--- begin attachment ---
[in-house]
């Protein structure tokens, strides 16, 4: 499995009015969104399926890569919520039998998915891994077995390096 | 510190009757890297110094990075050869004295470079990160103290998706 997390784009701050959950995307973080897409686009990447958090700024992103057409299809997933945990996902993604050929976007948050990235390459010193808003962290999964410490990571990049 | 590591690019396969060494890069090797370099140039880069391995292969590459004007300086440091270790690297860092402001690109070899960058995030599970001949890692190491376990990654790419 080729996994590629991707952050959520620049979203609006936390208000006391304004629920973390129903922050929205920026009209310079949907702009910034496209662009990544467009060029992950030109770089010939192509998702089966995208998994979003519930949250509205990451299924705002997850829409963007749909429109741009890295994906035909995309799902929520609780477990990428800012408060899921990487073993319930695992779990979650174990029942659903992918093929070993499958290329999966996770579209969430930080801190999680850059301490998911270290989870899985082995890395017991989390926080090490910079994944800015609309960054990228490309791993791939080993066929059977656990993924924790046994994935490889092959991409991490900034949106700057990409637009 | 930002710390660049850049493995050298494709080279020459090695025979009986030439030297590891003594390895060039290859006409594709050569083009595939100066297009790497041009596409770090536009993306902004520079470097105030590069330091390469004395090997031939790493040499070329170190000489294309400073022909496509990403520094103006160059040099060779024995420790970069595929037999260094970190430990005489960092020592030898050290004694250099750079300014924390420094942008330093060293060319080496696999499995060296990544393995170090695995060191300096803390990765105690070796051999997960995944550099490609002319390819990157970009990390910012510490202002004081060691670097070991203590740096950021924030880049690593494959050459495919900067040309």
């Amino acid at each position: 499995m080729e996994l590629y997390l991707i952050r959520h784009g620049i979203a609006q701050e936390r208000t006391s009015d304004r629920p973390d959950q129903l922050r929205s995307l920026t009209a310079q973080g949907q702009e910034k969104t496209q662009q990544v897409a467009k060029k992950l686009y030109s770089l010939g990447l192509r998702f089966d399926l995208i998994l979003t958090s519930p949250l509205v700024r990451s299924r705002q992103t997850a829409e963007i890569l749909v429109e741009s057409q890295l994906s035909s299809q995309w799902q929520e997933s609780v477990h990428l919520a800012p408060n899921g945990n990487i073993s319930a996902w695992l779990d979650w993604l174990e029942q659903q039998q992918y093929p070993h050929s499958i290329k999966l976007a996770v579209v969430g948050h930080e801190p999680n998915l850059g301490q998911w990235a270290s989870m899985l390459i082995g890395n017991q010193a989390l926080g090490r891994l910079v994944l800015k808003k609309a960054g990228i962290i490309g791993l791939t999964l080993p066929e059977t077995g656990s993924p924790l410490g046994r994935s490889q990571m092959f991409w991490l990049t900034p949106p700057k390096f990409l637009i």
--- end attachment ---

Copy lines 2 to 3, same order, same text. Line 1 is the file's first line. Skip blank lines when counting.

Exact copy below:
């Protein structure tokens, strides 16, 4: 499995009015969104399926890569919520039998998915891994077995390096 | 510190009757890297110094990075050869004295470079990160103290998706 997390784009701050959950995307973080897409686009990447958090700024992103057409299809997933945990996902993604050929976007948050990235390459010193808003962290999964410490990571990049 | 590591690019396969060494890069090797370099140039880069391995292969590459004007300086440091270790690297860092402001690109070899960058995030599970001949890692190491376990990654790419 080729996994590629991707952050959520620049979203609006936390208000006391304004629920973390129903922050929205920026009209310079949907702009910034496209662009990544467009060029992950030109770089010939192509998702089966995208998994979003519930949250509205990451299924705002997850829409963007749909429109741009890295994906035909995309799902929520609780477990990428800012408060899921990487073993319930695992779990979650174990029942659903992918093929070993499958290329999966996770579209969430930080801190999680850059301490998911270290989870899985082995890395017991989390926080090490910079994944800015609309960054990228490309791993791939080993066929059977656990993924924790046994994935490889092959991409991490900034949106700057990409637009 | 930002710390660049850049493995050298494709080279020459090695025979009986030439030297590891003594390895060039290859006409594709050569083009595939100066297009790497041009596409770090536009993306902004520079470097105030590069330091390469004395090997031939790493040499070329170190000489294309400073022909496509990403520094103006160059040099060779024995420790970069595929037999260094970190430990005489960092020592030898050290004694250099750079300014924390420094942008330093060293060319080496696999499995060296990544393995170090695995060191300096803390990765105690070796051999997960995944550099490609002319390819990157970009990390910012510490202002004081060691670097070991203590740096950021924030880049690593494959050459495919900067040309």
């Amino acid at each position: 499995m080729e996994l590629y997390l991707i952050r959520h784009g620049i979203a609006q701050e936390r208000t006391s009015d304004r629920p973390d959950q129903l922050r929205s995307l920026t009209a310079q973080g949907q702009e910034k969104t496209q662009q990544v897409a467009k060029k992950l686009y030109s770089l010939g990447l192509r998702f089966d399926l995208i998994l979003t958090s519930p949250l509205v700024r990451s299924r705002q992103t997850a829409e963007i890569l749909v429109e741009s057409q890295l994906s035909s299809q995309w799902q929520e997933s609780v477990h990428l919520a800012p408060n899921g945990n990487i073993s319930a996902w695992l779990d979650w993604l174990e029942q659903q039998q992918y093929p070993h050929s499958i290329k999966l976007a996770v579209v969430g948050h930080e801190p999680n998915l850059g301490q998911w990235a270290s989870m899985l390459i082995g890395n017991q010193a989390l926080g090490r891994l910079v994944l800015k808003k609309a960054g990228i962290i490309g791993l791939t999964l080993p066929e059977t077995g656990s993924p924790l410490g046994r994935s490889q990571m092959f991409w991490l990049t900034p949106p700057k390096f990409l637009i």